CesiumAstro acquires U.K. startup TXMission
SAN FRANCISCO – CesiumAstro, an Austin-based startup specializing in phased array technology, has acquired TXMission, a U.K. company that develops software-defined radios and modems. Financial terms of the transaction were not disclosed.
“This enables us to deliver complete end-to-end software-defined phased array systems for our customers that’s all in-house,” Shey Sabripour, CesiumAstro founder and CEO, told SpaceNews. “We can serve more customers as a one-stop shop.”
The acquisition also extends CesiumAstro’s presence into new markets. While CesiumAstro has focused primarly on supplying active phased array communications technology for satellites and aircraft, TXMission (pronounced Trans-mission) offers modems and software-defined radios for drones, high-altitude platforms, satellites, aircraft and ground stations, Sabripour said.
In addition, the acquisition extends CesiumAstro’s “reach into the U.K. and to the rest of the continent,” Sabripour said.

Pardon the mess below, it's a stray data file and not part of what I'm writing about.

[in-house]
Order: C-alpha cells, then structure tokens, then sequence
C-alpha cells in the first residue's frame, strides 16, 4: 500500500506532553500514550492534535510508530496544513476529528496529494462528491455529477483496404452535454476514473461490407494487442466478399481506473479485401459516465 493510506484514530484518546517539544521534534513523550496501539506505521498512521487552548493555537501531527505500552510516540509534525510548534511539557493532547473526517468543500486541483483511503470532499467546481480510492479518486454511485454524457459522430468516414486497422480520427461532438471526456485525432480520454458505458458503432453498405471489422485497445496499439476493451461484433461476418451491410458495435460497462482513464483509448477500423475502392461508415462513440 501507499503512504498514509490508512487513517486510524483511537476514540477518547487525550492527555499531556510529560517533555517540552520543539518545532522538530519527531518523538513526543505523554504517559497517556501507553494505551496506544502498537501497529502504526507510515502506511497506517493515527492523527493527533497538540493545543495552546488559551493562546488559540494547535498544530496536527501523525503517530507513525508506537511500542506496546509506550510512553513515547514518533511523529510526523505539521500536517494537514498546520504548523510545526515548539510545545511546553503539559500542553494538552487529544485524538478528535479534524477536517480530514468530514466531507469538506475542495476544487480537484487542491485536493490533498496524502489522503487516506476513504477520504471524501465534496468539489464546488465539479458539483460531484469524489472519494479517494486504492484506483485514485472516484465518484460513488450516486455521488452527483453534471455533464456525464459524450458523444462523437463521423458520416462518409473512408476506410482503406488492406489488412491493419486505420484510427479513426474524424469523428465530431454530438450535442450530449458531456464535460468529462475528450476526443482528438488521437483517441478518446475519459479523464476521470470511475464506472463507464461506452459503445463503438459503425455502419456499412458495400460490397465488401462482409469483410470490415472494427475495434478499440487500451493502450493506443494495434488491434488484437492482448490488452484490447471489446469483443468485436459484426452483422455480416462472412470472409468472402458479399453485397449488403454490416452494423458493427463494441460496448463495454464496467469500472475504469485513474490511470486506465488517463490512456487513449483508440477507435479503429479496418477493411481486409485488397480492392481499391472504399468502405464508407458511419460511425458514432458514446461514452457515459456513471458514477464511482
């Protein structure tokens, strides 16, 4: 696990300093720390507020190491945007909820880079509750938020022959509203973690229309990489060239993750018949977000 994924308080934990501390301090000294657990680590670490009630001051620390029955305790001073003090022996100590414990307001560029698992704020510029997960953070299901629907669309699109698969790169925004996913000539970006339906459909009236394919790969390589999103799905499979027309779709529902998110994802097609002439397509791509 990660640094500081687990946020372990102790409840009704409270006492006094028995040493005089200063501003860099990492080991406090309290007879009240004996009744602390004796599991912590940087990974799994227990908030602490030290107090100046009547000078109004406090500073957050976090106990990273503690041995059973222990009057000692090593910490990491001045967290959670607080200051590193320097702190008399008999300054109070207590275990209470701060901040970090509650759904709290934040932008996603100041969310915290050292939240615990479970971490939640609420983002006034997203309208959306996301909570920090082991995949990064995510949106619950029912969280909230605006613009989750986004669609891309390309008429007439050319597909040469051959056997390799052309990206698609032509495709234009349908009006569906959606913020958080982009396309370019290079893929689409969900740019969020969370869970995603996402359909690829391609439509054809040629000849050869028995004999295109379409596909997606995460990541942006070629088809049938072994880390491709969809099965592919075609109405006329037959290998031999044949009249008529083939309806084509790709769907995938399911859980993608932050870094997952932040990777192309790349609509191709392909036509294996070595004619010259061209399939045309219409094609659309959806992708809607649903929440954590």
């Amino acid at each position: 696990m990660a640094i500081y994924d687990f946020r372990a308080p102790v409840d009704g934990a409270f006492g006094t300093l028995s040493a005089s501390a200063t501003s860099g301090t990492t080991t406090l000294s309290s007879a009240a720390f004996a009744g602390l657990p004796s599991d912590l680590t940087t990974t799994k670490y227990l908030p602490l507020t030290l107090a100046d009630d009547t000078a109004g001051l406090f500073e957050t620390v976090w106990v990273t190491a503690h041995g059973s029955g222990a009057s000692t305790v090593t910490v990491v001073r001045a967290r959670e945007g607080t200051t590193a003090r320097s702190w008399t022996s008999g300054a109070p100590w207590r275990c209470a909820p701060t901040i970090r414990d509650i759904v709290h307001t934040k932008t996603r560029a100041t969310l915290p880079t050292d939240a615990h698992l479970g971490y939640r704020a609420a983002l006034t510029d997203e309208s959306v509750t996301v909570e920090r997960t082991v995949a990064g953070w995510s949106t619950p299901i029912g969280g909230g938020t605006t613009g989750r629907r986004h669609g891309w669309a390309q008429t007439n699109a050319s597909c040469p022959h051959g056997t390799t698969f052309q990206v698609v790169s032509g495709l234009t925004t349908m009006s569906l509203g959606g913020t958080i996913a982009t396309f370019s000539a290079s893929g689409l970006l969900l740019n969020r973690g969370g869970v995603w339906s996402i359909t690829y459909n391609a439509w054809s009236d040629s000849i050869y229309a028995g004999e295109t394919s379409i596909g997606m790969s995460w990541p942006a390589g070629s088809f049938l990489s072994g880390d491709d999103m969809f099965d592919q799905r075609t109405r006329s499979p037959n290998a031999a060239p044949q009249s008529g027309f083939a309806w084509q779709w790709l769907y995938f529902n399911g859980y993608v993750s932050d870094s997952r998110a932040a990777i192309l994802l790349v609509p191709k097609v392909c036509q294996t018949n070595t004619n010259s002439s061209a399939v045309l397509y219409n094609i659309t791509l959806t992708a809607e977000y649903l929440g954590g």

London-based CesiumAstro UK Ltd. was incorporated in August. The British company currently has about five employees, but Sabripour expects the staff to double by the end of the year.
“This is a big deal for us,” Sabripour said. “Even though it seems like [TXMission is] a small company, they have impressive backgrounds in digital signal processing software and hardware. It’s a nucleus that I want to attract talent around.”
Sabripour founded CesiumAstro in 2017 after spending nearly 24 years at Lockheed Martin. TXMission was established in 2018.
CesiumAstro, with offices in Austin, Broomfield, Colorado, and El Segundo, California, has expanded rapidly as it attracted customers, including Saturn Satellite Networks, and investors.
“We are delighted to join CesiumAstro,” Gianni Nannetti, TXMission CEO and vice president of engineering, said in a statement. “This is a mutually beneficial opportunity allowing us to grow our team, expand our capabilities, and continue building high-performance communications systems for our customers.”